Praxides Nakhavi and her sister Sharon Natecho [Photo: Benjamin Sakwa]

In September 2017, Praxides Ahavi, then aged 12, left her parents’ home in Majimazuri village, Navakholo Constituency for school. She was in perfect health and was preparing for the next Social Studies class late morning when something strange happened.

“I was reading. Suddenly there was pain in my eyes. All I could see was a white fog. When I told my teacher and my classmates about it, they laughed it off,” she says. The pain persisted and became unbearable. Then, as suddenly as it started, the fog dissolved into darkness.

Praxides had just lost her sight. She tried to tell everyone around her that she could not see. At this point, her teacher became concerned and called the girl’s parents to school. “They (teacher and classmates) struggled to understand how one could go blind so suddenly and so mysteriously. They only took me seriously when I told them I could not see,” she recounts.

Praxides’ mother Rosemary Nafula took her to Kakamega County General Hospital, but doctors referred mother and daughter to Sabatia Eye Hospital in the neighbouring Vihiga County. An assessment at the eye hospital showed that Praxides was permanently blind. They were stunned.

“I never thought the condition could be permanent. There was no way I could be blind. A solution had to be found,” says Praxides. “The doctor said my daughter would never see again, and that there was nothing they could do. It was painful,” says Nafula, amid sobs. That was in 2017.

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A year later, and before the mother of seven could recover from the shock of her first daughter’s sudden blindness, it happened again.  This time it was the family’s third-born Sharon Natecho.

Like Praxides, Natecho had just turned 12, and in a bizarre repeat of fate, she suddenly became half-blind. The family was baffled. At Sabatia Eye Hospital, initial tests could not show the cause of Natecho’s sudden loss of sight and medics only gave her pain killers.

“They said they did not know what was wrong with my eyes, and that the symptoms were strange,” says Sharon. Despite all the odds against her daughters, Nafula remained optimistic that they could be treated, if not in Kenya, then across the border in Uganda.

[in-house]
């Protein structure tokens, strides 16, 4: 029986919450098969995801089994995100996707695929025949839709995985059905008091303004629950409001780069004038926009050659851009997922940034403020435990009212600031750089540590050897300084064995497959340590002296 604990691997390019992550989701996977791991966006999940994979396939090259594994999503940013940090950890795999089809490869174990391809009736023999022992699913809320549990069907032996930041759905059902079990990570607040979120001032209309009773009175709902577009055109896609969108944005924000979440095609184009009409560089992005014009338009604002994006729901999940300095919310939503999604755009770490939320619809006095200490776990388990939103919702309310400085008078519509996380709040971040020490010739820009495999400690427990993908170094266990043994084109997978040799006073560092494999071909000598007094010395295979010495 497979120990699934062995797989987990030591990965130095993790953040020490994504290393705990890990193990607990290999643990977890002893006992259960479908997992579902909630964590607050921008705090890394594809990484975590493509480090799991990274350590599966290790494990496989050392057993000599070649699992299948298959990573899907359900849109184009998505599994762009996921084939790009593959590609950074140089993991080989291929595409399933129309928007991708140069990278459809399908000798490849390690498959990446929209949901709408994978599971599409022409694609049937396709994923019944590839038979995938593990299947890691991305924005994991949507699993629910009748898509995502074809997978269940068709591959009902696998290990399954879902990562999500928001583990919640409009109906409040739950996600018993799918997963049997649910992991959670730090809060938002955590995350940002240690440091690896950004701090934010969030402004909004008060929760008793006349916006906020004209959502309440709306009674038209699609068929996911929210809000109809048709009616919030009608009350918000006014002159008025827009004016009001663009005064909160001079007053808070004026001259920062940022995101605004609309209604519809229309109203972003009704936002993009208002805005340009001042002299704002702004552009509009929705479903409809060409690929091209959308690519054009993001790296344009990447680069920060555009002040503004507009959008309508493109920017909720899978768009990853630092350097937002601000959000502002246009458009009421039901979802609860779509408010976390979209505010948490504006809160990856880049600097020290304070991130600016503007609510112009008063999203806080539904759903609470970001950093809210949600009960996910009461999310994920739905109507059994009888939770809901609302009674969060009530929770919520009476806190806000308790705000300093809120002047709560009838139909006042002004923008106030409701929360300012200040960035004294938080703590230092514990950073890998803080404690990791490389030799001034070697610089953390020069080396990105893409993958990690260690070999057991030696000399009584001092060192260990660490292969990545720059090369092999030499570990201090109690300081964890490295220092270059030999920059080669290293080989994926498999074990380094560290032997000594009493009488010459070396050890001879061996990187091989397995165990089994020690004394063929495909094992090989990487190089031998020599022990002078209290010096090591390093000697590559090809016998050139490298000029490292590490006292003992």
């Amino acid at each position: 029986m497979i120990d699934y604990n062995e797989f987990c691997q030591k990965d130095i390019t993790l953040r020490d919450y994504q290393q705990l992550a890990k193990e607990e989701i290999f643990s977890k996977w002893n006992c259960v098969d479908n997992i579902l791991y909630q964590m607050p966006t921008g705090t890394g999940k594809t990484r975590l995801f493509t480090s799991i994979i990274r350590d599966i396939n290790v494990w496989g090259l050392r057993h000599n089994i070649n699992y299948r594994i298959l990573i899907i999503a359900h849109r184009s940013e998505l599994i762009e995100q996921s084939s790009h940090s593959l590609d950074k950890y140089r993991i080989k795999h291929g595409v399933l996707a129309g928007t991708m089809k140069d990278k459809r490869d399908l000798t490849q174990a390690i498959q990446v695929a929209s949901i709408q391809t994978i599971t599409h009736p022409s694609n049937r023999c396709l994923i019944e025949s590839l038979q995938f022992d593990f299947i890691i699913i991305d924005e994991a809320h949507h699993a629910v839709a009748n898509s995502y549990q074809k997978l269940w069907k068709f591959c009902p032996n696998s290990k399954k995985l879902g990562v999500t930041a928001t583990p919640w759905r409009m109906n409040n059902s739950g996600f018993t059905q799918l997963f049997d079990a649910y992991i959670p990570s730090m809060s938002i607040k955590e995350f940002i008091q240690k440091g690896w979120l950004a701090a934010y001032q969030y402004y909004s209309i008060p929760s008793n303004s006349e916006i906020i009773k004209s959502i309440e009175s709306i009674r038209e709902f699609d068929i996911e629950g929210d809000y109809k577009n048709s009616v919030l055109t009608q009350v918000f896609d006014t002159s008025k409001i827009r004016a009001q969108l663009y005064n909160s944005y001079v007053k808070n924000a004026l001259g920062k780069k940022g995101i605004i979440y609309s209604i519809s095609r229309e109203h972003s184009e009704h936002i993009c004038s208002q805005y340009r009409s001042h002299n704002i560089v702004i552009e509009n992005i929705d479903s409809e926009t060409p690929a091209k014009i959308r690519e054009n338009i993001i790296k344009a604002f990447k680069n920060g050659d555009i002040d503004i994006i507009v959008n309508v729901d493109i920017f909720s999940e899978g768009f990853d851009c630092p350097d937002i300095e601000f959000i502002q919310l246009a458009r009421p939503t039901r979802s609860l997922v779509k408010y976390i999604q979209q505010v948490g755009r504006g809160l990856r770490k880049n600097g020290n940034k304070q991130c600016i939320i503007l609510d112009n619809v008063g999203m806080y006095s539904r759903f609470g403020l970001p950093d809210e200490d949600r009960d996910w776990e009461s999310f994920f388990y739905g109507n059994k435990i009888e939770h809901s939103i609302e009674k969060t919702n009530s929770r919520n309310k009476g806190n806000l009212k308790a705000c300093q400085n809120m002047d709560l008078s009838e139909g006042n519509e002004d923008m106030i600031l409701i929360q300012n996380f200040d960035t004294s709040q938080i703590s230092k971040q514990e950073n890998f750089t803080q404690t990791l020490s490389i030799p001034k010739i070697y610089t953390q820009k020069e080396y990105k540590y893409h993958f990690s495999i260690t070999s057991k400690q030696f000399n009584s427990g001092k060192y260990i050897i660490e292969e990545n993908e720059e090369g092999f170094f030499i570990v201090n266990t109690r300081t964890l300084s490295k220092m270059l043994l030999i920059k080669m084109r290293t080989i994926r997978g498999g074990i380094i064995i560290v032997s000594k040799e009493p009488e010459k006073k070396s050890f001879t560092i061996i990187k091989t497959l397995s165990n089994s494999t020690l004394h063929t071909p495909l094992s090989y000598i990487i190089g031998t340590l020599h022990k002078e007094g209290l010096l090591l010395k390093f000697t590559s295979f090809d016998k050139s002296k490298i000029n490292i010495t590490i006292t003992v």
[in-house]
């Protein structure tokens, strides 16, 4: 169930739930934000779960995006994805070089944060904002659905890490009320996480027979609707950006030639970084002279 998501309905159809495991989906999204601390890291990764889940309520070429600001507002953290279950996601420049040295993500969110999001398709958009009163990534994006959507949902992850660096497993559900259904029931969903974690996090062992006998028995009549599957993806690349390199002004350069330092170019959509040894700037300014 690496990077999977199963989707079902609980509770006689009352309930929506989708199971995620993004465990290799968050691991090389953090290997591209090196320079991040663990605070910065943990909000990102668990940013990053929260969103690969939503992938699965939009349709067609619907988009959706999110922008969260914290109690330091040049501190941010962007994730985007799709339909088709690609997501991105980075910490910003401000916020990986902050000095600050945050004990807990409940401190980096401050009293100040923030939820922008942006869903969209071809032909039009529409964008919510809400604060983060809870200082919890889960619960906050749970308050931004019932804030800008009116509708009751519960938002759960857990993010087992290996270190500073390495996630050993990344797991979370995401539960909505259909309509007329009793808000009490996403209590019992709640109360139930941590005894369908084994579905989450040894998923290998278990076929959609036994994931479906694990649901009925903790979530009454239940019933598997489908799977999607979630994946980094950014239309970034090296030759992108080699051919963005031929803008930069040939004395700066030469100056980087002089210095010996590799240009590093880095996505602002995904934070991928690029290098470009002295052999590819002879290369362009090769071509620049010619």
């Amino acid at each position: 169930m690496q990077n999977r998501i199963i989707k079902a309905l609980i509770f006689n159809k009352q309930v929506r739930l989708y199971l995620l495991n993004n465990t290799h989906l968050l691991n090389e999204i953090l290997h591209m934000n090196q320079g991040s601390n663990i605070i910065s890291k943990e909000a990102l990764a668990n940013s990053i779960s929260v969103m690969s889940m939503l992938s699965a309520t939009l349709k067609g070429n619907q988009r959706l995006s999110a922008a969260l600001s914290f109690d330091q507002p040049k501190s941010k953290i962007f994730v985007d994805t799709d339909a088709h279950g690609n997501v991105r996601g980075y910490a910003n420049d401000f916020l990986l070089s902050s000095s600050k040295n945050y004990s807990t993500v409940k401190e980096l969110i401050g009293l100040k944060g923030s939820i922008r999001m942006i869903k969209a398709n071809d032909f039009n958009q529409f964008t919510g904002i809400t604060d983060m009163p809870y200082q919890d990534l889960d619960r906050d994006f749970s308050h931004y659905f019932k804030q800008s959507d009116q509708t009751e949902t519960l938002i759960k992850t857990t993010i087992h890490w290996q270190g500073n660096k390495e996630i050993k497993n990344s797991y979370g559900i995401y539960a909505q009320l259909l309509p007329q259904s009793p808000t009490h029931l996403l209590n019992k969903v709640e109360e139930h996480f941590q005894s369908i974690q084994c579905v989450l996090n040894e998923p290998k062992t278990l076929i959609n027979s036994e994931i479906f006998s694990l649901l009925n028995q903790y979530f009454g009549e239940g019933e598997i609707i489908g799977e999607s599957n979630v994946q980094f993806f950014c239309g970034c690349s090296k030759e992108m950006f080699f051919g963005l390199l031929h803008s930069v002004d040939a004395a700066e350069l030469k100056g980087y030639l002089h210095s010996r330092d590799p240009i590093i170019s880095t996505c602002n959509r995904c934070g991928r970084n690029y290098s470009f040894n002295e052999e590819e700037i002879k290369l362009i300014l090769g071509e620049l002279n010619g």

“Since there was no money for specialised treatment, I convinced my husband to sell three acres to facilitate our daughters’ treatment,” says Nafula. A month after coming from St Benedictine Eye Hospital in Tororo, Uganda, the girls’ situation worsened. The family gave up.

Not even the spiritual world was able to return their daughters’ sight. “A friend told me that my misfortunes were not normal and that they were spiritual. I fasted for three days at a local hill hoping to get a breakthrough, but failed,” says Robert Kilo.

Three years since Praxides lost her sight; and two since Sharon became half-blind, the family is still struggling to understand what hit them. Praxides, now 16, terms the diagnosis the lowest moment in her life, and a blow to her dream of becoming a doctor. Though her parents enrolled her in Koyanzo Special School, where she took close to a year learning how to read through braille.

She still hopes and prays that one day she and her sister will regain their sight. “Every day I ask God to send someone to save me from this darkness. I also pray that my sister’s case does not degenerate,” she says. The sight of the two sisters now prodding their way around their home with bamboo canes is heart-wrenching.

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They walk stealthily, steps calculated, their unseeing eyes staring across the compound, looking for somewhere to sit. Although Praxides still dreams of becoming a doctor, she might have to learn to navigate her way through the darkness to her dream, also bearing in mind that experts said she would not be able to see again.

Dr John Akoko diagnosed Praxides with retinitis pigmentosa, which is a rare genetic condition. Kennedy Otieno, an optician in Kisumu, says the girls might have to learn to live with lack of vision for the rest of their lives.  “It has no cure and patients can only be counselled to prevent them from sinking into depression,” says Dr Otieno. “Very little can be done to save the patients’ vision once they are diagnosed with this condition,” he added.